Economic evaluation of cystic fibrosis screening: A review of the literature

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Journal Article
Health Policy, 2008, 85 (2), pp. 133 - 147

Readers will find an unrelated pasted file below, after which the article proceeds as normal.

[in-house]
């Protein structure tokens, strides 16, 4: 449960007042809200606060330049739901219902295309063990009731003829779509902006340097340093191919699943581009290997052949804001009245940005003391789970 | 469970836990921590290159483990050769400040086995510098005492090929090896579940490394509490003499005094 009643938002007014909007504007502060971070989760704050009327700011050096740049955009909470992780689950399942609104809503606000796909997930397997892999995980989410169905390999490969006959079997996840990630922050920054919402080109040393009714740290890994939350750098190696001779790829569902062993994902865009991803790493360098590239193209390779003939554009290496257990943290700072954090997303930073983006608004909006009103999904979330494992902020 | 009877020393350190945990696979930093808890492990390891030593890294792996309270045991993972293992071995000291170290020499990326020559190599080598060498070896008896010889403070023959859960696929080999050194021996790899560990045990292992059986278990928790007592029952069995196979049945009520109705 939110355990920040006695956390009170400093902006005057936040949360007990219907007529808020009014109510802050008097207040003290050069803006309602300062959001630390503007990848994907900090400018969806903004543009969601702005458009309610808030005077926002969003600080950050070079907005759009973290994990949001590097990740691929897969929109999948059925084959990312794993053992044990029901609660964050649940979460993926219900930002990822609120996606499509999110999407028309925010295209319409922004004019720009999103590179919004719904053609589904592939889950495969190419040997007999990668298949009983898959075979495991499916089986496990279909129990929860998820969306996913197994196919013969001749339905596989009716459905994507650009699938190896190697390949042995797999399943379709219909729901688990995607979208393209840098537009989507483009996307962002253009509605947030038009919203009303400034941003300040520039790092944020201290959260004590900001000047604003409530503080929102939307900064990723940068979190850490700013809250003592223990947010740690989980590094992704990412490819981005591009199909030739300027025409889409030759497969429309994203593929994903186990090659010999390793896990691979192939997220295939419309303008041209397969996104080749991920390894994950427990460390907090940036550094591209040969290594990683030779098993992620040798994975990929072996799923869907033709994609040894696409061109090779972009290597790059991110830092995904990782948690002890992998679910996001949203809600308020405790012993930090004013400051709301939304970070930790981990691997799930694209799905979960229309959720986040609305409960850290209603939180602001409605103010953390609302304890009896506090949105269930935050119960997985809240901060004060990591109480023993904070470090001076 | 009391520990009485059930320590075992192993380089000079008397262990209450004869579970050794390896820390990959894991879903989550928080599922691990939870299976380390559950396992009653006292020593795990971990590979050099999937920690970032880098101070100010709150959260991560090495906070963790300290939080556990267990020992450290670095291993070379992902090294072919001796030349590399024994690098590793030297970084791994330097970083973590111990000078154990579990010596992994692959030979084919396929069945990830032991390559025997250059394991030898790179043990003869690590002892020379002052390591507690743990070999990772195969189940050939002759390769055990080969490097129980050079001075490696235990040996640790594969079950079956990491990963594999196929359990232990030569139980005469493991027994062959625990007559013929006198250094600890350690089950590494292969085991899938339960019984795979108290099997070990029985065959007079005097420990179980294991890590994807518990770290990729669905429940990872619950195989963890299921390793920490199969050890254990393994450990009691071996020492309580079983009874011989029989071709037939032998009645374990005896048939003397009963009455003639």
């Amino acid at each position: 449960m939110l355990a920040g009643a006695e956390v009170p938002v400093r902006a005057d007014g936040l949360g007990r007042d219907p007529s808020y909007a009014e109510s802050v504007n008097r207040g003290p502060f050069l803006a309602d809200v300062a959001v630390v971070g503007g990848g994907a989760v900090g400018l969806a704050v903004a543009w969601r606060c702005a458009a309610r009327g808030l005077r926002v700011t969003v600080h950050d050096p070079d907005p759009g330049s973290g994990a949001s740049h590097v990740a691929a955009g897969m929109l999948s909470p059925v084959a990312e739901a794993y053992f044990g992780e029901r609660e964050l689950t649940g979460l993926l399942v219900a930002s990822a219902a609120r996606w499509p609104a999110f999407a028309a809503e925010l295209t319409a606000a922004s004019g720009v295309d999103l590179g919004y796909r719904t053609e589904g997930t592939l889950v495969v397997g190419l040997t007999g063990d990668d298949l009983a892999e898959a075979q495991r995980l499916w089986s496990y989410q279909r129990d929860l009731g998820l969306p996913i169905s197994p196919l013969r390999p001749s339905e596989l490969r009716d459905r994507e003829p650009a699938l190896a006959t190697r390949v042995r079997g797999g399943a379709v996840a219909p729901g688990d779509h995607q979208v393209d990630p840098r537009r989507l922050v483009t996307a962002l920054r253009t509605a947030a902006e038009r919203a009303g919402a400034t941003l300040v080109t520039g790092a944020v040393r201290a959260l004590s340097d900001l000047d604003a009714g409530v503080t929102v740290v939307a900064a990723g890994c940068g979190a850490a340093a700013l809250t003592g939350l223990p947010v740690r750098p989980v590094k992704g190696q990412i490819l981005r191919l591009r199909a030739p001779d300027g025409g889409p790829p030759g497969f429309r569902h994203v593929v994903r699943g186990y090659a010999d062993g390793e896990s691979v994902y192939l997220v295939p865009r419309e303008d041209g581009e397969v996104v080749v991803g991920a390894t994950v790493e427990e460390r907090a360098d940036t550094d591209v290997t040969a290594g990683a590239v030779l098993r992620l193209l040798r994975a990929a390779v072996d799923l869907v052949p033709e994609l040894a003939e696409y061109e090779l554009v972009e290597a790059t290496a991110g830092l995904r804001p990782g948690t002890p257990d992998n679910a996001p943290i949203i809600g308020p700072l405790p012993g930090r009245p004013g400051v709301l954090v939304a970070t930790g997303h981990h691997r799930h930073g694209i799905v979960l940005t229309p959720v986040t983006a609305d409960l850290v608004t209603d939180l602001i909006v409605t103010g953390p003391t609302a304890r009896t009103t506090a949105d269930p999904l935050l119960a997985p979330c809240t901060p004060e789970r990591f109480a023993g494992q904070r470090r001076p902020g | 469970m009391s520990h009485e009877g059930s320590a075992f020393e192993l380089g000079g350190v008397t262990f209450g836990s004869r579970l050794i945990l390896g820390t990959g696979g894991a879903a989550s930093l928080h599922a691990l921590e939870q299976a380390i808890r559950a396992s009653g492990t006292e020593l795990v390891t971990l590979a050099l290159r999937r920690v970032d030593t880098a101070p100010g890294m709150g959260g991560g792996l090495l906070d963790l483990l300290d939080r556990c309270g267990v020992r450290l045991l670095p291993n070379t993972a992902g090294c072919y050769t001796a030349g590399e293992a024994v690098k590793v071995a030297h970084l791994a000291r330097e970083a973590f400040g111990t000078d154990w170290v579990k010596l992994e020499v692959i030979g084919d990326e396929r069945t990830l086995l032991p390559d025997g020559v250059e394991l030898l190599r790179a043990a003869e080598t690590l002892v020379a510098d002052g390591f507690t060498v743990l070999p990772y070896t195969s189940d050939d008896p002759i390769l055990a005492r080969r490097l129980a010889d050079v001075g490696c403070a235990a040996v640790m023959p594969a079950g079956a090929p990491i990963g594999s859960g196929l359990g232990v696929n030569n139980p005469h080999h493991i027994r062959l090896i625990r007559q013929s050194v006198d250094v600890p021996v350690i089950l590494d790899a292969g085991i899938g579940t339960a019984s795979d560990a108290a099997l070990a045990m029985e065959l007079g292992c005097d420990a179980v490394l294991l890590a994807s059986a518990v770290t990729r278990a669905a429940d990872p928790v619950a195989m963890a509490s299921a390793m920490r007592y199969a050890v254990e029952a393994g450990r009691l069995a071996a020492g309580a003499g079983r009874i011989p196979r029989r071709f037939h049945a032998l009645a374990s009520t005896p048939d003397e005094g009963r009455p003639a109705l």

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Objectives: To critically examine the economic evidence regarding cystic fibrosis (CF) carrier screening and to understand issues relating to the transferability of international findings to any national context for policy decisions. Methods: A systematic literature search identified 14 studies (out of 29 economic studies on CF) focusing on preconception or prenatal screening between 1990 and 2006. These studies were then assessed against international benchmarks on conducting and reporting of economic evaluations, costing methodology used and focusing on the transferability of the evidence to national contexts. Results: The primary outcome measures varied considerably between studies and there was considerable ambiguity and variation on how costs were estimated. The Incremental Cost Effectiveness Ratio (ICER) and net savings, for preconception and prenatal screening were inconsistent and varied significantly, even after adjusting for timing and exchange rates. Differences in screening participation rates, reproductive choices, test sensitivity, cost of test and lifetime cost of care make up a large part of the ICER variations. Conclusion: The heterogeneity in study design, model inputs and reporting of economic evaluations of CF carrier screening makes comparability and transferability across countries and even within countries difficult. This reinforces the need to assess any technology within the relevant context, and to not simply generalize from reported studies. In turn, this adds to the complex task of making efficient resource allocation decisions in the area of CF carrier screening. Our evaluation adds weight to the calls for revisiting the way economic studies are conducted and reported. © 2007 Elsevier Ireland Ltd. All rights reserved.
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